BY ELIZABETH M. SEYLER
In 25 years of growing organic veggies, I’ve never met a plant quite like cannabis. It responds to pruning the same way basil or broccoli does — by sending out multiple shoots that eventually flower. It thrives in nutrient-rich soil with the right amounts of light and water. And it’s susceptible to the usual insects and diseases.
But terms like “mother plant,” “screen of green,” and “cloning” never quite enter the conversation when we’re talking tomatoes and peppers.
Those cannabis terms rolled off Jahson Friedman’s tongue on Saturday at Green State Gardener‘s “Free Cultivation Class: Vegging and Flowering” in Burlington. A GSG employee and registered medical cannabis cardholder, Jahson Friedman — who goes just by the name Jahson — is a consummate practitioner of the art and science of nurturing the flowering plant.
More than 35 men and women, from twenty somethings to seventy somethings, attended the class. It was the third in a four-class series GSG is offering this fall to the general public on growing cannabis, including best practices for germination, propagation and harvest as well as essential supplies and setups.
“Green State Gardener is part of the medical marijuana or hemp economy,” said general manager Kelsy Raap as she welcomed the group. GSG is a Burlington-based company that provides indoor gardening supplies and information to the cannabis industry nationwide. The bulk of its sales are from special soil products and equipment for growing medical marijuana and high-cannabidiol hemp in the home, with a portion of sales attributed to cannabidiol, aka CBD, products.
The Saturday class would focus on high-CBD hemp plants grown indoors under the GSG hemp license, said 34-year-old Raap.
“We encourage everyone interested in growing cannabis to join Vermont’s Hemp [Registration] Program,” added Raap, emphasizing that the program not only allows the state to monitor and support the hemp industry but also can protect growers from misguided curiosity about their crops.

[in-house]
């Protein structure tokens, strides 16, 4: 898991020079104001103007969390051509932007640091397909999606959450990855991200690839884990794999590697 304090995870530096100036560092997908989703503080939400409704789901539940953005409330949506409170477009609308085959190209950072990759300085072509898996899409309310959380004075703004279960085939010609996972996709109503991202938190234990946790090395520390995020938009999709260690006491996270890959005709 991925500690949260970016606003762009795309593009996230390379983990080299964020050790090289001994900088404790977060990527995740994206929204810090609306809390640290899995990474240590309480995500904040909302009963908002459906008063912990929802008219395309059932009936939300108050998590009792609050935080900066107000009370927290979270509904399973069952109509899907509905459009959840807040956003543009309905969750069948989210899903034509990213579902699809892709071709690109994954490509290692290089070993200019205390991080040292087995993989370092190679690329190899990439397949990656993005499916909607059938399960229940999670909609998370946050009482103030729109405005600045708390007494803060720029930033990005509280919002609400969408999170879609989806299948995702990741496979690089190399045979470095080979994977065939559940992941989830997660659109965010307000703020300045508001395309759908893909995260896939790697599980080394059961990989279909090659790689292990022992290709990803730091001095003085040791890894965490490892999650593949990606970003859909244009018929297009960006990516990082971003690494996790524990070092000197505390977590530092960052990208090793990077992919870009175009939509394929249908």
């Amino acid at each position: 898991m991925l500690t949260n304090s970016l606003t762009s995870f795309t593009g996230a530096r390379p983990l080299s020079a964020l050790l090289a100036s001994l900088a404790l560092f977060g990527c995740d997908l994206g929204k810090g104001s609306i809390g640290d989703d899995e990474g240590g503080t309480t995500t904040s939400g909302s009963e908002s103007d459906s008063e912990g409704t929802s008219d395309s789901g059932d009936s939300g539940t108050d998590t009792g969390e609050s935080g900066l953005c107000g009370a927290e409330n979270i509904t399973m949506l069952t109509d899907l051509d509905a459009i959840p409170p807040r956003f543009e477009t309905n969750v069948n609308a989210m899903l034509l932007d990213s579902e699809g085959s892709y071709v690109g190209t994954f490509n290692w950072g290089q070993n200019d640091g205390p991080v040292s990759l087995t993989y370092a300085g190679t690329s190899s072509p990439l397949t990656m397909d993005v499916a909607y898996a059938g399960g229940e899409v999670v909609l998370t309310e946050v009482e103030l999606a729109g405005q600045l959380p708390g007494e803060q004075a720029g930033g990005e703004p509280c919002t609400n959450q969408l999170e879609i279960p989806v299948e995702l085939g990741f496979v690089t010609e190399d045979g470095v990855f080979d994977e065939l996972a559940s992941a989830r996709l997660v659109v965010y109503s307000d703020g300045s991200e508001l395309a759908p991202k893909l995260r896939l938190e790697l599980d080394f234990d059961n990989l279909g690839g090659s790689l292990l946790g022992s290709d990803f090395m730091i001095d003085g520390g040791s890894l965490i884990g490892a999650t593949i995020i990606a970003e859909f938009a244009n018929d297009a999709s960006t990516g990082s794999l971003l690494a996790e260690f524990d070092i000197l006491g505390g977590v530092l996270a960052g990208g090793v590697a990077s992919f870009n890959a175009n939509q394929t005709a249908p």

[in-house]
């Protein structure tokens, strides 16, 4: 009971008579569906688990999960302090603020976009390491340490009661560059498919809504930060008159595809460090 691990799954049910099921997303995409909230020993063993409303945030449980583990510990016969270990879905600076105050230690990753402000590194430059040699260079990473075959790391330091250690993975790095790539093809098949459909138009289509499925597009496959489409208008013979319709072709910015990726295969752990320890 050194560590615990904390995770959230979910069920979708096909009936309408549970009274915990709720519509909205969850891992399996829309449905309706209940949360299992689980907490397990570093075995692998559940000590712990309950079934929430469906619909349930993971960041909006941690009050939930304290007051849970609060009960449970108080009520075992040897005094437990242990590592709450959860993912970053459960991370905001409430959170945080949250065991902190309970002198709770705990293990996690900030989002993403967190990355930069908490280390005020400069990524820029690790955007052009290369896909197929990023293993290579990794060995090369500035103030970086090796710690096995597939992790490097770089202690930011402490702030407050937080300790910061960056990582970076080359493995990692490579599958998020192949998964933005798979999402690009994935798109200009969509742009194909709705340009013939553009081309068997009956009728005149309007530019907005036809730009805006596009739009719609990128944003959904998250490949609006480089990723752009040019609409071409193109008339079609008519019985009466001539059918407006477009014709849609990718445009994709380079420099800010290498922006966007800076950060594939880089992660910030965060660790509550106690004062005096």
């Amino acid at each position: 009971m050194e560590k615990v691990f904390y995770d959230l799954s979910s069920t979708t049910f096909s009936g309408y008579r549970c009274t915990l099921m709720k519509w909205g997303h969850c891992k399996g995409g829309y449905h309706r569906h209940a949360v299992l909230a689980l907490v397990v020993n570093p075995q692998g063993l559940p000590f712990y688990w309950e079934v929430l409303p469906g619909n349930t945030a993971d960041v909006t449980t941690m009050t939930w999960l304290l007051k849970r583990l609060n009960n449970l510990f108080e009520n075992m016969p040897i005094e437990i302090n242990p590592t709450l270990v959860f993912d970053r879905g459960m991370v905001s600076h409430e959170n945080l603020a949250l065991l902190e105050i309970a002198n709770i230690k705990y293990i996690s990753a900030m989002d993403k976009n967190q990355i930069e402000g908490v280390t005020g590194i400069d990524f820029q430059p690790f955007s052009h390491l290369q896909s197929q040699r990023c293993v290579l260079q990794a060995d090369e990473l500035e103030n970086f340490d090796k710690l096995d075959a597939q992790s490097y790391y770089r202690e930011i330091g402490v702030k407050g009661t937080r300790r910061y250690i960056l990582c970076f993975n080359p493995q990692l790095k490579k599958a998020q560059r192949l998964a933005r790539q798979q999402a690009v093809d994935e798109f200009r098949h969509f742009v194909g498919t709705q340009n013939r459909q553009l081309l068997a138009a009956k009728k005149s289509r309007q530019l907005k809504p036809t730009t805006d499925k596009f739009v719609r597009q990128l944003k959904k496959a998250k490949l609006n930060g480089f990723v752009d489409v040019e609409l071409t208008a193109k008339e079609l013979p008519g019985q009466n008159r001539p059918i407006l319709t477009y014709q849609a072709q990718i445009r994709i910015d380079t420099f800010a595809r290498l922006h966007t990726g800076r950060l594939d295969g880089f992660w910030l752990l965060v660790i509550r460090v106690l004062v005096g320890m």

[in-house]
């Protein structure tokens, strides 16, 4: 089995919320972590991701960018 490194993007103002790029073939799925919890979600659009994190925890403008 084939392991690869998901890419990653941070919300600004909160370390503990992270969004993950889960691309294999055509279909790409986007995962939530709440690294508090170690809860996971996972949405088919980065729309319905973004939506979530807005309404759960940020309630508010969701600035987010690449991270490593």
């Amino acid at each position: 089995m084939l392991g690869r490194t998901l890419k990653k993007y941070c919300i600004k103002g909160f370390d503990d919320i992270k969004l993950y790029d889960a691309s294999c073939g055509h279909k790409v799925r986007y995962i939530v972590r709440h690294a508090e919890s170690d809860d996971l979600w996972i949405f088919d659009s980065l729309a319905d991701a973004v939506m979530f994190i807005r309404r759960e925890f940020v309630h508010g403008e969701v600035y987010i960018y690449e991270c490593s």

It has been legal to grow hemp in Vermont since 2013 and legal to grow medical marijuana since 2004. Both strains of cannabis can produce medical-grade CBD, but the latter is more heavily regulated. (For more on the legal status of cannabis in Vermont, see the Vermont Cannabis FAQ.)
Every home gardener knows that a few hundred things can go wrong with sensitive plants grown inside. Jahson, who’s in his mid-40s, shared a mother lode of tips for yielding as many healthy flowers per plant as possible. The healthier the flower, the more pure, high-quality CBD can be extracted.
Jahson first described ideal soil conditions. He combines one part Vermont Compost’s Fort Light blend — a light, living potting soil — with one part Coast of Maine’s Stonington Blend Grower’s Mix — a heavy, rich soil. Adding some bat guano and a few other nutrients creates what he considers the best medium for growing cannabis.
“If the soil is nutrient-rich, there’s no need for fertilizers,” said Jahson, an avid proponent of organic methods. He warned against fertilizer not only because it can adversely affect the final product’s taste, but also because it encourages tall plants. The state requires that medical marijuana be grown in a “single, secure indoor facility,” and most home growers can’t accommodate tall plants. But Jahson also believes shorter, fuller plants offer superior flowers.
Ideal soil pH for cannabis is 6.3-6.5, and ideal water pH is 5.8-6.8, he said. Like any veggie seedling, cannabis does best when repotted a few times as it matures, and, like some other plants, it performs best when pot-bound.